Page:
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Stephen Mulligan vs Dominic Foord
Hastings (2006/07), Hastings ENG, rd 9, Dec-05
Dutch Defense: Classical. Huisl Variation (A96)  ·  0-1

ANALYSIS [x]

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Kibitzer's Corner
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Jan-26-11  estrick: <azax: my eye has been trained to look for "Bughouse mates" first>

I blame Bughouse for turning me into a 'sac first, ask questions later' player.

Jan-26-11
Premium Chessgames Member
  kevin86: The final position is amusing,white can choose the method of mate,but either way,the rook does its maximum:

29 ♔h2 ♗xf2# discovered mate or

29 ♔f4 ♖f6# direct mate.

Jan-26-11  galdur: Didn´t spot 29...g5 mate, but 29...Rf6 achieves the same.
Jan-26-11  VincentL: "Medium/Easy".

Black is nominally an exchange down, but has a mating attack.

The first move is surely 26.....Qxh2+. Then 27. Kxh2 (forced) Rh6+. 28 Kg3 (Bh3 Rxh3 mate). Bh4+. After this

(a) 29. Kh2 Bxf2+ 30. Bh3 Rxh3 mate

(b) 29. Kf4 g5 mate.

I cannot see any other lines; let´s check.

Jan-26-11  TheTamale: Ugh, I saw the whole thing, except I ended it with Ng3 "mate." Except it ISN'T mate; White can just play KxB. I guess I thought the B was protected by the Black f-pawn, which is seeing things upside down. Alas, is it my fault that I can't move pieces around in my head very well???
Jan-26-11  mecking93: I'm brazilian, so, ignore my english's mistakes. Let's go: I will use 26...Rh6,cause then there are just three moves for the white: 27.h3 or Bh3 or Nxf3 if not, mate in 1.Analizing this moves: If 27.h3 Qxh3;28.Bxh3 Rh3++
If 27.Nxf3 Nxf3;28.Bxh3 Qxh2++
If 27. Bh3 Qxh3;28.Rg2 Qxg2++
Are there any mistakes in my reasoning?
Jan-26-11  noendgame: I have a couple of discussion questions for all you puzzle solvers who are so much better than I.

Q1: By move 26 it was clear that black had a powerful attack on the king; getting the move order right was the challenge. But at what point do you think black conceived his plan?

Q2: It has been my habit to open these puzzles before a series of exchanges prior to the assigned key move. Sometimes that enables a little insight. In this case, I started at move 19. The well placed black queen and bishop were already in evidence, but I did not anticipate all the preparatory moves on the other side of the board. Here's my question: does anyone else do as I do and open the game before the key move?

Jan-26-11  mworld: <Ratt Boy: Nobody has commented on Black's brilliant 23...xd2!, which set up the puzzle, which I agree is relatively easy for a Wednesday. Black to move at Move 23 might be a good Friday or Saturday puzzle.>

A great point! Thanks for the comment, it made me go through the game and appreciate black's deep thinking.

Jan-26-11
Premium Chessgames Member
  Once: <noendgame> My twopennorth:

A1: Some part of black's plan was set as soon as he played his first two moves. By playing the classical dutch (e6/d6/f5) black is largely playing for one of three main plans. Option one to push pawns in the centre, usually with e5, but sometimes also d5 to reach a belated stonewall. Option 2 is to use the advanced f5 pawn as a conduit for a kingside attack with 0-0, Qe8-Qg4 (or Qh5), Rf6-Rh6 (or Rg6). Option three is to plonk the Nf6 on e4.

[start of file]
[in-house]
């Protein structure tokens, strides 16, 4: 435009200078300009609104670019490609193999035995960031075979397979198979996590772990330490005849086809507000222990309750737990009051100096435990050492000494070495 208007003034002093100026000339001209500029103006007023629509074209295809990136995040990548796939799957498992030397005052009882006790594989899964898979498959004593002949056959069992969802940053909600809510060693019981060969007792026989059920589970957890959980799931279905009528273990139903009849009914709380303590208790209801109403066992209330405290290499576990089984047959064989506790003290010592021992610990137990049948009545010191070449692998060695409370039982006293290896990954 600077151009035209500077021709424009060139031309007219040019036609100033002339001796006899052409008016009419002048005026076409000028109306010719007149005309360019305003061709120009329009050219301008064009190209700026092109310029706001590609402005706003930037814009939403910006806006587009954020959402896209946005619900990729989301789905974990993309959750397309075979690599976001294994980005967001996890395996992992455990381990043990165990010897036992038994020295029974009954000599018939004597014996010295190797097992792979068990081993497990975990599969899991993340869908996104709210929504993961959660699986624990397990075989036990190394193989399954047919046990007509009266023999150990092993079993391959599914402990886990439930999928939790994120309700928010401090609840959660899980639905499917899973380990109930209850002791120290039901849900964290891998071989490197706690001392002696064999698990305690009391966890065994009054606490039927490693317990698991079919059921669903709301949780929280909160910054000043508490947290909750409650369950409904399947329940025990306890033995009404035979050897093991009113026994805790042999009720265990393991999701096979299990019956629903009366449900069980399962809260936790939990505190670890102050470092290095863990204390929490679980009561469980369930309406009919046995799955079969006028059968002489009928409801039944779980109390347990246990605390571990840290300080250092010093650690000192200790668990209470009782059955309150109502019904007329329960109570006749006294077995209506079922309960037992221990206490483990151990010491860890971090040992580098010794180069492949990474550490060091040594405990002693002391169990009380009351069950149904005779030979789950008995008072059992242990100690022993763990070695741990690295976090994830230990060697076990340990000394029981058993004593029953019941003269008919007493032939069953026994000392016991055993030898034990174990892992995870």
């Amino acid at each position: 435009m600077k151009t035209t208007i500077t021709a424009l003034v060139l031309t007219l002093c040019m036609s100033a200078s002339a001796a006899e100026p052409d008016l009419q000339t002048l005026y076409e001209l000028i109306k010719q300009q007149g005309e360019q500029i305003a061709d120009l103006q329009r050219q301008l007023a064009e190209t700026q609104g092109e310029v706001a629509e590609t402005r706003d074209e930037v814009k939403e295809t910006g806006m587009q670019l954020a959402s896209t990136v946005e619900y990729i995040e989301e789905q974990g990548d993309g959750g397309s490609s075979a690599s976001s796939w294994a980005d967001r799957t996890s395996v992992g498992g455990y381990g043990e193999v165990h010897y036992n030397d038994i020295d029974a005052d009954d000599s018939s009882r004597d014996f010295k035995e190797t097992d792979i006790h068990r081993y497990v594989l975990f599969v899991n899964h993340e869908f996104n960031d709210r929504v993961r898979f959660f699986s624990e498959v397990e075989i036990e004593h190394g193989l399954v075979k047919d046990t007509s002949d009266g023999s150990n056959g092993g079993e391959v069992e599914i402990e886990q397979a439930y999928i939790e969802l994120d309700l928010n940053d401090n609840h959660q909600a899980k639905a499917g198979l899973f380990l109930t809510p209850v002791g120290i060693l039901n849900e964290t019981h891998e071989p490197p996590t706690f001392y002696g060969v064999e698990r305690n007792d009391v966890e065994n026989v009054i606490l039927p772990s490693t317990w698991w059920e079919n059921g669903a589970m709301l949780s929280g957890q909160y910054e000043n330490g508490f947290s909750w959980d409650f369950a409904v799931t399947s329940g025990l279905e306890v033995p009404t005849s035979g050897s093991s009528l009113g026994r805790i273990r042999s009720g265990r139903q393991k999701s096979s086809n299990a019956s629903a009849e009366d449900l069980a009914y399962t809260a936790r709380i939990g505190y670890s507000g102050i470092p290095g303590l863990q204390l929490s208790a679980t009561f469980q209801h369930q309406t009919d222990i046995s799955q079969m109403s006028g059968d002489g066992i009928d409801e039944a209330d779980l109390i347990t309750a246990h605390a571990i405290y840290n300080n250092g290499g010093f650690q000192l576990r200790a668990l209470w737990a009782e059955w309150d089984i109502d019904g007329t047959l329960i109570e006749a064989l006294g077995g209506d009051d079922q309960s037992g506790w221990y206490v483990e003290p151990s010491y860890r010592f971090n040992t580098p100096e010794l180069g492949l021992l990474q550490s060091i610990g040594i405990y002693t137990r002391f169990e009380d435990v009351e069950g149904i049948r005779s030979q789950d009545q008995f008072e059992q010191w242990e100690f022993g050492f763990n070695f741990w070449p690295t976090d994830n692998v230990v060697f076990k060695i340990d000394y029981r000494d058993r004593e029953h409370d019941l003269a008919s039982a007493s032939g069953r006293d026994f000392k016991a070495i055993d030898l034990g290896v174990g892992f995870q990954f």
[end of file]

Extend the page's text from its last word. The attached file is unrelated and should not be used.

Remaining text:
All standard stuff in the dutch. Then you chuck the f pawn forwards, feed minor pieces into the attack, magic happens, exchange pieces, sac, checkmate.

Black gets to play all three standard plans in this game up to move 18:


click for larger view

Now white tries to whip up some counterplay on the queenside. He is trying to distract black from his kingside mugging. So white throws in b4 and a somewhat inexplicable decision to sac his a pawn.

Black might as well take the proffered a pawn. After 23. Rg1 we end up here:


click for larger view

Up to now, black's play has been sensible if formulaic stuff, but he doesn't yet know how he is going to end the game. After all, he didn't know that white was going to sac the a pawn, or to box his own king in with 23. Rg1.

I think that this is then the point when black worked out the finish. He makes one committal move - 23...Rxd2 to sac the exchange in return for a crushing attack. And the rest we have seen.

A2. It's an interesting approach. I don't look at the moves before the puzzle because there is a chance that I will inadvertently spot the key move. But I will usually try to work out what the previous move might have been. For example, if we start with a piece under attack it is reasonable to assume that the last move by the opponent was the move which attacked us.

Jan-26-11
Premium Chessgames Member
  Once: <mecking93> From our starting position, Fritz finds several moves which win for black. 26...Qxh2+ is the only quick forced mate, but 26...Rh6 also wins. Fritz gives it an evaluation of -8.38, which is pretty crushing.

White's best defence to 26...Rh6 seems to be 27. Nf1 but after 27...Bg5 (threatening Bf4), white has to give up lots of material to stop mate on h2.

By the way, congratulations on your english. Much better than my Portuguese or Spanish!